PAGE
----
Are you using Techno-Latin in your corporate communication?

Around the year 2001 I read the book “The Cluetrain Manifesto“. One of the authors of this book was a guy called Doc Searls, a very popular early blogger. Doc Searls has been described as “one of the deep thinkers in the blog movement”.

 

cluetrain

 

I loved the book, but that is not what this blog is about. Searls wrote a piece regarding the language being used by the technology industry to describe its products, services, and what they do. He called this language Technolatin – “a vocabulary of vague but precise-sounding words that work like the blank tiles in Scrabble: you can use them anywhere, but they have no value.”

His article on the subject is brilliant and funny. If you look at websites of many technology companies even today, you will find the prevalence of Technolatin. Sad but true.

 

3 comments on “Are you using Techno-Latin in your corporate communication?
  1. Kanwarjit says:

    How very true..often I am left wondering what the company does. The worst is that they usually don’t give pointers to what their real strengths are!

    • Nitin Kulkarni says:

      Here is a statement from the Infosys website: “We help enterprises transform and thrive in a changing world through strategic consulting, operational leadership and the co-creation of breakthrough solutions, including those in mobility, sustainability, big data and cloud computing.”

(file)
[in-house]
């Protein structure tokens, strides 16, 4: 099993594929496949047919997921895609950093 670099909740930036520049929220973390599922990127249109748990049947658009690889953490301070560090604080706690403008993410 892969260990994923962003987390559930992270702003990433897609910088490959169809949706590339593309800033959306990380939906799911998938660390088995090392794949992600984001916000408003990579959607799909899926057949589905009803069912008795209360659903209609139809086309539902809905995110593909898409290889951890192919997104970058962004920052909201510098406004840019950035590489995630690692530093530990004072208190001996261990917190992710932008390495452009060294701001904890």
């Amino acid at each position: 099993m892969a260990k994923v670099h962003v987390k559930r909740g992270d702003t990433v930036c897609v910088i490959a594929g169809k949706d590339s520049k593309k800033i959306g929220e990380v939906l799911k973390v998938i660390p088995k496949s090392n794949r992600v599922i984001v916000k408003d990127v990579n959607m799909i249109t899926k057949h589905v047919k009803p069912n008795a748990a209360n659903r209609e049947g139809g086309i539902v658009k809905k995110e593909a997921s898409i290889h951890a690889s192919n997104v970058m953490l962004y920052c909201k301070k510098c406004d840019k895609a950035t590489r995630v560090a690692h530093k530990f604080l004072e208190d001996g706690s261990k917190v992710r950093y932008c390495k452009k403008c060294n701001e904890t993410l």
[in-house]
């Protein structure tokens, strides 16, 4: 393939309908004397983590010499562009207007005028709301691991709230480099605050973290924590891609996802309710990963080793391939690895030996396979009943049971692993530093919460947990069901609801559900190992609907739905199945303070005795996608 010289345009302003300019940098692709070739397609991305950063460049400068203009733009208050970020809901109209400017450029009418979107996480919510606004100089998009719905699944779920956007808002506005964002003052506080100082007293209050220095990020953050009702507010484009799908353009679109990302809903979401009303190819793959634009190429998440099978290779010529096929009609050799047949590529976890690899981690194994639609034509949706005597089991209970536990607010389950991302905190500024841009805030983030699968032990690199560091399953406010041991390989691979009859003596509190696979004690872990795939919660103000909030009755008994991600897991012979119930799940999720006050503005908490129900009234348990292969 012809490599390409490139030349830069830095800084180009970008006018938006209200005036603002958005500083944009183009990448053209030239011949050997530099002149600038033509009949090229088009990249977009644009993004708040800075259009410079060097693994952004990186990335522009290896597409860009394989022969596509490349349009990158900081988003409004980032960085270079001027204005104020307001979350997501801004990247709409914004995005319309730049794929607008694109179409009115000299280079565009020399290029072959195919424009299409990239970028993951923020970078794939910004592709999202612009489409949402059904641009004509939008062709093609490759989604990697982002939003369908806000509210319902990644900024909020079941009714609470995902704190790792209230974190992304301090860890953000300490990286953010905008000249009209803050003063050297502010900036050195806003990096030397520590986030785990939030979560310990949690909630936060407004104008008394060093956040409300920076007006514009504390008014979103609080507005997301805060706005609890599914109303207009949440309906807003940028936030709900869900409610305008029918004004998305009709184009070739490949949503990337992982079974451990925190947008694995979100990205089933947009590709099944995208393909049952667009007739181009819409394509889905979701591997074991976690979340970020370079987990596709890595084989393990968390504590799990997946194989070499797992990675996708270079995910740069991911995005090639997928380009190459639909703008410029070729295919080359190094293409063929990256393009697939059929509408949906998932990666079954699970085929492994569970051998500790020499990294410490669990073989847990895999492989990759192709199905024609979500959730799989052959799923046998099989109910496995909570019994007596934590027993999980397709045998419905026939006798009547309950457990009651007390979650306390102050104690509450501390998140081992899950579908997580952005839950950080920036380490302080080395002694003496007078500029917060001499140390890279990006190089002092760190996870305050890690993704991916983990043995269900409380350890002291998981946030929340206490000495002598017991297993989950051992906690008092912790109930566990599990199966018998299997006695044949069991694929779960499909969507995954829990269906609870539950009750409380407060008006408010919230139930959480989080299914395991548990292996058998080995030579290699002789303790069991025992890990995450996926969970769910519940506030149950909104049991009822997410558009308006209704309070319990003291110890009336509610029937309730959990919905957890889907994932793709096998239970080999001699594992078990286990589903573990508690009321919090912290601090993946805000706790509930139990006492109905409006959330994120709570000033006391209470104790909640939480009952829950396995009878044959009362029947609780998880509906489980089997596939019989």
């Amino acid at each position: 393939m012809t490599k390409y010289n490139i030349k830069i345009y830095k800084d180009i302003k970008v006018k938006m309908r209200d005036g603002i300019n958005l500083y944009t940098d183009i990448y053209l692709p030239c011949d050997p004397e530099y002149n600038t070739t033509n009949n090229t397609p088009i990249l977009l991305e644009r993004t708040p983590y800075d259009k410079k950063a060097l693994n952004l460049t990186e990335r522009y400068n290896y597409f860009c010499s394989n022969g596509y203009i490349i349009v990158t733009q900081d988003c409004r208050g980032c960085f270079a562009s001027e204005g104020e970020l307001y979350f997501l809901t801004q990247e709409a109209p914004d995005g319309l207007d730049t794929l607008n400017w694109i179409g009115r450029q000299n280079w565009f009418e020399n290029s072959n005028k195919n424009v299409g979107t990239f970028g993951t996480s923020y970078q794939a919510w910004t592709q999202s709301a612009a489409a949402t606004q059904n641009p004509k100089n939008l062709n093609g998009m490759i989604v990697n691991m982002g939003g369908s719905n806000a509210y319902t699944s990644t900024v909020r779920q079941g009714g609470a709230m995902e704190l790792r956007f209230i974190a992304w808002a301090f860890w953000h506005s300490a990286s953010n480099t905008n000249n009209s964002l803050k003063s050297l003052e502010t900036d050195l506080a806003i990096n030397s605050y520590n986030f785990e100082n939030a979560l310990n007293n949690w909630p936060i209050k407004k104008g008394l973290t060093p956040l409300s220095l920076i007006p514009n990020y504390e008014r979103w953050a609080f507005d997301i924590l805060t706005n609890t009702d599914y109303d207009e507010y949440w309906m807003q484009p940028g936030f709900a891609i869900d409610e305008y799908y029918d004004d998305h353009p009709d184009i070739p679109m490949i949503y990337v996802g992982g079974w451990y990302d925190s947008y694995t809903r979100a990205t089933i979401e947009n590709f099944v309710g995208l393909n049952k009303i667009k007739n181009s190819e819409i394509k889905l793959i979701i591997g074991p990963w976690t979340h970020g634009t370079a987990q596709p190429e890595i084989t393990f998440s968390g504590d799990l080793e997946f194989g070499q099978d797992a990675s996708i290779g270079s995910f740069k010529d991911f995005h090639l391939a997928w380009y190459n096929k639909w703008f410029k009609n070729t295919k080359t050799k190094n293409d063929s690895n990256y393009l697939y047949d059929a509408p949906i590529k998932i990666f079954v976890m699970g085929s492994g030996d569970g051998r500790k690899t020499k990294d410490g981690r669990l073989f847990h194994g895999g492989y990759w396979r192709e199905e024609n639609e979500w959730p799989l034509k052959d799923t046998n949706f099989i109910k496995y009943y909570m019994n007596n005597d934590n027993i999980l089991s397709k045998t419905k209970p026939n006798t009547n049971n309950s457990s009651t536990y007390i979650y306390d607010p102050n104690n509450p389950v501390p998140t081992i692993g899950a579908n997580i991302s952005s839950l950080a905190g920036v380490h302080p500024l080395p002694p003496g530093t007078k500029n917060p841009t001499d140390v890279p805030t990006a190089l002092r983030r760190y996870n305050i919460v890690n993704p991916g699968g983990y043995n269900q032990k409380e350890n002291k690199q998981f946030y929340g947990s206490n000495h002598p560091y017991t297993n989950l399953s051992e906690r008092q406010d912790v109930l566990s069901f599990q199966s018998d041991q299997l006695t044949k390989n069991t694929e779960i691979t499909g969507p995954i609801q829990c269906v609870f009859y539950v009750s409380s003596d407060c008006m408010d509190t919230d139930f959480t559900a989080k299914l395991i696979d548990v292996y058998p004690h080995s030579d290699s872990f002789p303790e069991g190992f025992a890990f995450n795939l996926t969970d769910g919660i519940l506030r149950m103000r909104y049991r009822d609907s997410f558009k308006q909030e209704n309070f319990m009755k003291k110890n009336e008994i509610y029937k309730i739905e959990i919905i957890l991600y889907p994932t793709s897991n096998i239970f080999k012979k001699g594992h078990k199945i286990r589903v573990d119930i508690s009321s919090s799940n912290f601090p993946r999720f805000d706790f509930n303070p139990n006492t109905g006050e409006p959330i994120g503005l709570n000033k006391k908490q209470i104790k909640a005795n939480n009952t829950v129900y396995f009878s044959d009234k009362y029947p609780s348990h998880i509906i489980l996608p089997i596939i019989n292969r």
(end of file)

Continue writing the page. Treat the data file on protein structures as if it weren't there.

A white paper on the Zensar website goes one better with “On the other hand consumer buying behaviour is going through a fundamental shift from being driven to demanding with emergence of social networking, smart phones, ubiquitous mobility which has resulted in newer ways of information collation, analysis and consumption pattern.”

      There is no dearth of these gems!

      • Manish Gautam says:

        So true…I read on white paper sometime back
        “Today’s outliers in revenue growth and value creation are winning with a new set of rules. They are dominating by managing the information that surrounds people, organizations, processes and products — what we call Code Halos™. When Code Halos scale, they spark new commercial models in a predictable five-step model that can take entire industries to “the Crossroads”, a compressed period of time in which market dominance can dramatically flip from industry stalwarts to challengers”

        Haha…in my opinion, using TechnoLatin gives corporates a soothing sense of conformity, like teenagers get when they speak slang. But, like slang, TechnoLatin feels better than it looks. In truth, it looks suspicious. And with good reason. TechnoLatin often does not mean what it says, because the elaborate kryptonic-phrases (couldn’t find a word!) it builds, are still only approximations.

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